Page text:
• Naye Dertseylungen (New Stories, war stories, 1947)

Translations into English[edit]

  • When All Is Said and Done, translated, and introduced by Bernard Martin. Ohio University Press: Athens, 1977. ISBN 0-8214-0360-5.
  • The Stories of David Bergelson: Yiddish Short Fiction from Russia (two short stories and the novella Departing), translated and introduced by Golda Werman, foreword by Aharon Appelfeld. Syracuse: Syracuse University Press, 1996. ISBN 0-8156-2712-2.
  • Descent (aka Departing as noted above), translated and introduced by Joseph Sherman. Modern Language Association of America: New York, 1999. ISBN 0-87352-788-7.
  • Shadows of Berlin: the Berlin stories of Dovid Bergelson (seven short stories and a satirical sketch from The Forward), translated by Joachim Neugroschel. City Lights Books: San Francisco, June 2005. ISBN 0-87286-444-8.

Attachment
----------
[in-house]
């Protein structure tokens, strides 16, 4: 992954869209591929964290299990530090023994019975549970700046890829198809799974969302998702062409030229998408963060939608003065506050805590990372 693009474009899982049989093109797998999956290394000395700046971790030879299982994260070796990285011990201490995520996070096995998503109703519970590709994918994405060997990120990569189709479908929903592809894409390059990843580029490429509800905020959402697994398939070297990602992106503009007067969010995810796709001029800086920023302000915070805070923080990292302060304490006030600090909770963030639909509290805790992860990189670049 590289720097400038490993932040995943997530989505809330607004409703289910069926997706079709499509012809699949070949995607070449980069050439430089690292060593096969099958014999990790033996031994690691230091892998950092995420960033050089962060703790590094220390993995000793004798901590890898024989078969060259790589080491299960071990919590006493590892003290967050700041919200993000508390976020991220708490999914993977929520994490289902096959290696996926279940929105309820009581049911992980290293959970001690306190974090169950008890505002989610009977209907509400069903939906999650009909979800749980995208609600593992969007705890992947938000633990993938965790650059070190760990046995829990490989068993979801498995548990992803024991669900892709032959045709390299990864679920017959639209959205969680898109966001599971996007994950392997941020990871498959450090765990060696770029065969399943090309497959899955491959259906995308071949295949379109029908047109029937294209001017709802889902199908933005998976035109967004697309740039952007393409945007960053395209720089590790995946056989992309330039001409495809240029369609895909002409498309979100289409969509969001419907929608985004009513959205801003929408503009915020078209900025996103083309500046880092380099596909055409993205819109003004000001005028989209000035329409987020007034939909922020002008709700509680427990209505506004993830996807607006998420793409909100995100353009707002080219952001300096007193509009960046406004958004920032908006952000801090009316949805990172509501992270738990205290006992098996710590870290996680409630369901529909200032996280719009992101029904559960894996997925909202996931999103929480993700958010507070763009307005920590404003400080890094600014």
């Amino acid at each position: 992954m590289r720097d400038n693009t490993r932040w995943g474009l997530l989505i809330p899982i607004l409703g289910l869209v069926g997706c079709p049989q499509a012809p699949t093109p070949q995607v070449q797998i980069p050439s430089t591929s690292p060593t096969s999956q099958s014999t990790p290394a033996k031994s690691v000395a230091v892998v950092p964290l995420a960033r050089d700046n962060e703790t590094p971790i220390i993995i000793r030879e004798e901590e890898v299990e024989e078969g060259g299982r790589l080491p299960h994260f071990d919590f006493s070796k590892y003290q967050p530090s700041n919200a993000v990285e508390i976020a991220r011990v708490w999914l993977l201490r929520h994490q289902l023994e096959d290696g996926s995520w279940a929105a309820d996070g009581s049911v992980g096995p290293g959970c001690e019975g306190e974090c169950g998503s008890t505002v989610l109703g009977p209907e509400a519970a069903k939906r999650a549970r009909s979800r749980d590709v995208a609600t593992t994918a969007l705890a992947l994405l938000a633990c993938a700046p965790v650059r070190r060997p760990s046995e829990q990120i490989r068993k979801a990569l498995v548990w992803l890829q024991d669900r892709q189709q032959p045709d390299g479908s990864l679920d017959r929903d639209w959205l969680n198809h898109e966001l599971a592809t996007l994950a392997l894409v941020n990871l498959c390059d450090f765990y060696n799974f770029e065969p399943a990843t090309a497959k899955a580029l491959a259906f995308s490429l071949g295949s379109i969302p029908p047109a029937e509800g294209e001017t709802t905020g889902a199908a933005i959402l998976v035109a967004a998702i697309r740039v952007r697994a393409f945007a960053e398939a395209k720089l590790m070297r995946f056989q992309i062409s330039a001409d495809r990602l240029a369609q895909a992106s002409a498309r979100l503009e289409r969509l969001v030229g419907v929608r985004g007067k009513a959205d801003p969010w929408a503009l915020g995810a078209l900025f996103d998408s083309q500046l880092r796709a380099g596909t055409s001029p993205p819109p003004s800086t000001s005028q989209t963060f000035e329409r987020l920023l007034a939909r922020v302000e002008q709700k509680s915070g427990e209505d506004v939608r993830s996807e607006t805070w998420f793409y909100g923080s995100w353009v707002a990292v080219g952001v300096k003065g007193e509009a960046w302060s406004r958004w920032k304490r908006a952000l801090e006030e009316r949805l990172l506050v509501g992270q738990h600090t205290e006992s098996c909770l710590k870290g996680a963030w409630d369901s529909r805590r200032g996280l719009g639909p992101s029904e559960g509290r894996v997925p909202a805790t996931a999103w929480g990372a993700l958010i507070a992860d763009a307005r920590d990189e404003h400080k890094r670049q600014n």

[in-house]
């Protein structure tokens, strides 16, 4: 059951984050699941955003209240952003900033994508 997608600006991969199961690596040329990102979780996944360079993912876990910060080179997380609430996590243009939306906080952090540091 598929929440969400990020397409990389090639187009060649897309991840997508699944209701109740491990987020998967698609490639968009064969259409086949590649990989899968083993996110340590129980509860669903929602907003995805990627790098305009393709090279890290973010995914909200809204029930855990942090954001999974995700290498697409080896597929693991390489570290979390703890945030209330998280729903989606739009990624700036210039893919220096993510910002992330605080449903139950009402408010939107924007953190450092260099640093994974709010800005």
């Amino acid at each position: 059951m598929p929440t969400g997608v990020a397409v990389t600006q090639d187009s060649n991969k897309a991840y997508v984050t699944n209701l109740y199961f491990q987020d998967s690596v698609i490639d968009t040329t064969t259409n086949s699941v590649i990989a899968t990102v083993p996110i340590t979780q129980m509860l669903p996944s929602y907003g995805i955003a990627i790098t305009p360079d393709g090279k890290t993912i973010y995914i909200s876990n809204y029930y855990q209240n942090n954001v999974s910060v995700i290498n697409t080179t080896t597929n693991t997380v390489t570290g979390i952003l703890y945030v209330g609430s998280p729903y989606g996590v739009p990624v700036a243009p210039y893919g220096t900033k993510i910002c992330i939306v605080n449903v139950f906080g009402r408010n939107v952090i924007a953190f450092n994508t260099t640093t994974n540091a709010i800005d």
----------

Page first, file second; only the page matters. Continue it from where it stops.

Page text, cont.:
• Judgment: A Novel, translated and introduced by Harriet Murav and Sasha Senderovich. Northwestern University Press: Evanston, 2017. ISBN 978-0-8101-3592-5.


  1. ^ "jewua.org". Shtetl of Kiev Gubernia. 4 January 2016. Retrieved 4 April 2019.
  2. ^ a b Gessen 2016, p. 12.
  3. ^ Hoberman 2005, p. 34.
  4. ^ a b "Bergelson, Dovid". YIVO. YIVO Institute for Jewish Research. Archived from the original on 2010-12-04. Retrieved 7 June 2020.
  5. ^ Hoberman 2005, p. 36.
  6. ^ Bergelson, Dovid (1999). Descent. Translated by Joseph Sherman. New York, NY: Modern Language Association. pp. xvii. ISBN 978-0-87352-788-0.


External links[edit]